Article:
Methods for Estimating the Accuracy of Per-Pixel, Per-Parcel and Expert Visual Classification of High Resolution Optical Satellite Imagery
Neil Stuart +, Tom Jaas, Ioannis Zisopoulos and Karin Viergever
Institute of Geography, University of Edinburgh, Drummond Street Edinburgh EH8 9XP.
Abstract. We describe methods for collecting appropriate quantities and types of reference data for validating classifications of high resolution satellite data. We use the example of collecting reference data to test classifications of 1m spatial resolution IKONOS data for an open woodland savanna in Central America. Reference data was collected in the field by GPS survey to ensure the purity and representativeness of the ground areas and a precise matching between the ground data and the corresponding image pixels. The image is then classified by three methods: by automatic per-pixel maximum-likelihood (ML), by automatic per- parcel nearest neighbour and by a visual classification by experienced image interpreters. We find that the per-parcel classifier achieves higher accuracy than the per-pixel ML classifier for all the required land cover classes. The overall accuracy for the per-parcel classifier is 82% (producer accuracy range: 47-95%, k=0.73) compared to 57% (range: 36-70%, k=0.5) for ML. The classification by expert visual interpretation yields an overall accuracy of 96% (range: 89-100%, k=0.95). The per-parcel classification exceeded the minimum accuracy requirement of 70% for two of five required land cover classes and approached the target of 85% suggested for the overall accuracy required in natural resource mapping. We conclude that a per-parcel classifier can achieve an acceptable standard of accuracy for some of the savanna land cover classes, but that further work is needed to improve the classification of smaller groups trees and sparse woodlands. Since visual classification is still commonly used in developing countries for classifying imagery and in some cases is the desired output that an automated classifier seeks to reproduce, we developed a means to measure the stability or reliability of a visual classification. We estimate the average accuracy of a series of manual, visual classifications of the same image by different interpreters, by comparing each to the agreed ‘master’ classification by an expert interpreter. The result shows which map features are frequently classified correctly (or not) by different interpreters and according to their level of expertise. This information allows further training to focus on these classes.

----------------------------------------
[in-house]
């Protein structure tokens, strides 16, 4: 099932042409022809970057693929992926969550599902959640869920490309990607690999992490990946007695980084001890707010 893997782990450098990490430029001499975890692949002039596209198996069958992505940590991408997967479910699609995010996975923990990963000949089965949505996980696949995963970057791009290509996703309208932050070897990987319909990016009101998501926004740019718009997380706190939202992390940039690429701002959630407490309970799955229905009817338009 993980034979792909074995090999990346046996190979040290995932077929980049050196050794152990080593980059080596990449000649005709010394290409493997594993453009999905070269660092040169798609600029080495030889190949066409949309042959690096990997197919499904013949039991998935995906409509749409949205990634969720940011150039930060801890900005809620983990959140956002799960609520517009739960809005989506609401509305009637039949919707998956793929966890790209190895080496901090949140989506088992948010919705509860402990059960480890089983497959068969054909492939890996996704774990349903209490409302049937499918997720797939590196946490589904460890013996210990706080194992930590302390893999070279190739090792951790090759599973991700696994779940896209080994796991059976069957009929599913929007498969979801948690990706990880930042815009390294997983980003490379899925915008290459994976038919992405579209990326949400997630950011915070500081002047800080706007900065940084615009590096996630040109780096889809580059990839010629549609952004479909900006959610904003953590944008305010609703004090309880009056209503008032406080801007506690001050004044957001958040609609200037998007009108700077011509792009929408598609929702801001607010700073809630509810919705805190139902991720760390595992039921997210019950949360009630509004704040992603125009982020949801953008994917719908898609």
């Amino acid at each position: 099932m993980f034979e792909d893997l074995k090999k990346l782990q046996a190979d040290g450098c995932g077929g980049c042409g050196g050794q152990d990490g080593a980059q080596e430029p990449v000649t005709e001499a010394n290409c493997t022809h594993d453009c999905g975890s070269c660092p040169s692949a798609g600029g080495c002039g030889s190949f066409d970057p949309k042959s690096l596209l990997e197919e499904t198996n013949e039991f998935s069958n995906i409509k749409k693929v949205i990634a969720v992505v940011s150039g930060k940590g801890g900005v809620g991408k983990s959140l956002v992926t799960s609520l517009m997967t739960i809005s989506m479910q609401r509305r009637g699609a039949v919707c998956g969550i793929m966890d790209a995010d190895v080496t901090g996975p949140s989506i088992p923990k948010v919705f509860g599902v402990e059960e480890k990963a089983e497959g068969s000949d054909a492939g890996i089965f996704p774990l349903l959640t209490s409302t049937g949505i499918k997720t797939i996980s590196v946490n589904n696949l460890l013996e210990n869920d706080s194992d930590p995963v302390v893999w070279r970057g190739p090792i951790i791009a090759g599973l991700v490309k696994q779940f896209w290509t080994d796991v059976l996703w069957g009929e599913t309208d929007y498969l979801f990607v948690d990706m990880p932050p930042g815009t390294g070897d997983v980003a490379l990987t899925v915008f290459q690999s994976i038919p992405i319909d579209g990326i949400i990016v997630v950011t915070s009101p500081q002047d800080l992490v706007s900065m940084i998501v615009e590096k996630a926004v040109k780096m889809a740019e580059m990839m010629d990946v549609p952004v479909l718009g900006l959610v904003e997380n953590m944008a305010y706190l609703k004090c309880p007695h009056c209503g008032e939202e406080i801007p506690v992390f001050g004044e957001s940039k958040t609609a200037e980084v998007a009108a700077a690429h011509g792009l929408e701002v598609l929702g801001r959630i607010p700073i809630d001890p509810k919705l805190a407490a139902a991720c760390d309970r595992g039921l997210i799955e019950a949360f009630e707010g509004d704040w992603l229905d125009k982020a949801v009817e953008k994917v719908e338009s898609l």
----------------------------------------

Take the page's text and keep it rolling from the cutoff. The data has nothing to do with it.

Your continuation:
Keywords: accuracy comparison, per-parcel, visual interpretation, reference data, IKONOS
In: Wan, Y. et al. (eds) Proceeding of the 8th international symposium on spatial accuracy assessment in natural resources and environmental sciences, World Academic Union (Press).